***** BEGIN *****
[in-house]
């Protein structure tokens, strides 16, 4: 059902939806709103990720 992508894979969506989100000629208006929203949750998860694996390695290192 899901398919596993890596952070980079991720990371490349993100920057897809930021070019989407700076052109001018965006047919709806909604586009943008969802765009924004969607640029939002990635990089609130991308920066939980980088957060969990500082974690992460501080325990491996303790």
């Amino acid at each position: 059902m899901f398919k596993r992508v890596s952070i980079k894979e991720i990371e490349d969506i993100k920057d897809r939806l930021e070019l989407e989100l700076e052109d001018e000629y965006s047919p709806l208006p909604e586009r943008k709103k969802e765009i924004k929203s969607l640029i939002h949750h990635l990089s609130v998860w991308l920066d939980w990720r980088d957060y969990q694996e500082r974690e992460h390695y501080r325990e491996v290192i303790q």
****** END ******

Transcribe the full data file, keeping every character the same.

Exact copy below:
[in-house]
């Protein structure tokens, strides 16, 4: 059902939806709103990720 992508894979969506989100000629208006929203949750998860694996390695290192 899901398919596993890596952070980079991720990371490349993100920057897809930021070019989407700076052109001018965006047919709806909604586009943008969802765009924004969607640029939002990635990089609130991308920066939980980088957060969990500082974690992460501080325990491996303790």
């Amino acid at each position: 059902m899901f398919k596993r992508v890596s952070i980079k894979e991720i990371e490349d969506i993100k920057d897809r939806l930021e070019l989407e989100l700076e052109d001018e000629y965006s047919p709806l208006p909604e586009r943008k709103k969802e765009i924004k929203s969607l640029i939002h949750h990635l990089s609130v998860w991308l920066d939980w990720r980088d957060y969990q694996e500082r974690e992460h390695y501080r325990e491996v290192i303790q």